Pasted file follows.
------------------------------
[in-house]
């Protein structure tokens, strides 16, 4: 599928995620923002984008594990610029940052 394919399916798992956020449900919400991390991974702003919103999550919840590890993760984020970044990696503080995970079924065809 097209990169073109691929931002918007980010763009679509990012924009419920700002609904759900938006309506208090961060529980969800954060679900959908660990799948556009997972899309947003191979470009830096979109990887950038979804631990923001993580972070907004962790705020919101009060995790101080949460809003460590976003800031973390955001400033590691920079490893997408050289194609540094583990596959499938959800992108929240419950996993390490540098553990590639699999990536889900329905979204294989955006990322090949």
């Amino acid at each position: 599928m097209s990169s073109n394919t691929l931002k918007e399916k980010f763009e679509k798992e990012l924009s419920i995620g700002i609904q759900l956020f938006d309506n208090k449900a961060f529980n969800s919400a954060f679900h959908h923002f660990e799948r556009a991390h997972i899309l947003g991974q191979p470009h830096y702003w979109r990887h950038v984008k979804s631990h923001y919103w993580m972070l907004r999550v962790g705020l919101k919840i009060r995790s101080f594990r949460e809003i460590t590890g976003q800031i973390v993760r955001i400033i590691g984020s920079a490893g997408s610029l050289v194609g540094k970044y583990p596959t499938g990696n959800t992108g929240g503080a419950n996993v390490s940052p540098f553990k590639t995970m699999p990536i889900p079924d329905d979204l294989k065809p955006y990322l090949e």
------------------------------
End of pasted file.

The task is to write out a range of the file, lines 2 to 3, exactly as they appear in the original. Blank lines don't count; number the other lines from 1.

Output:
């Protein structure tokens, strides 16, 4: 599928995620923002984008594990610029940052 394919399916798992956020449900919400991390991974702003919103999550919840590890993760984020970044990696503080995970079924065809 097209990169073109691929931002918007980010763009679509990012924009419920700002609904759900938006309506208090961060529980969800954060679900959908660990799948556009997972899309947003191979470009830096979109990887950038979804631990923001993580972070907004962790705020919101009060995790101080949460809003460590976003800031973390955001400033590691920079490893997408050289194609540094583990596959499938959800992108929240419950996993390490540098553990590639699999990536889900329905979204294989955006990322090949």
């Amino acid at each position: 599928m097209s990169s073109n394919t691929l931002k918007e399916k980010f763009e679509k798992e990012l924009s419920i995620g700002i609904q759900l956020f938006d309506n208090k449900a961060f529980n969800s919400a954060f679900h959908h923002f660990e799948r556009a991390h997972i899309l947003g991974q191979p470009h830096y702003w979109r990887h950038v984008k979804s631990h923001y919103w993580m972070l907004r999550v962790g705020l919101k919840i009060r995790s101080f594990r949460e809003i460590t590890g976003q800031i973390v993760r955001i400033i590691g984020s920079a490893g997408s610029l050289v194609g540094k970044y583990p596959t499938g990696n959800t992108g929240g503080a419950n996993v390490s940052p540098f553990k590639t995970m699999p990536i889900p079924d329905d979204l294989k065809p955006y990322l090949e």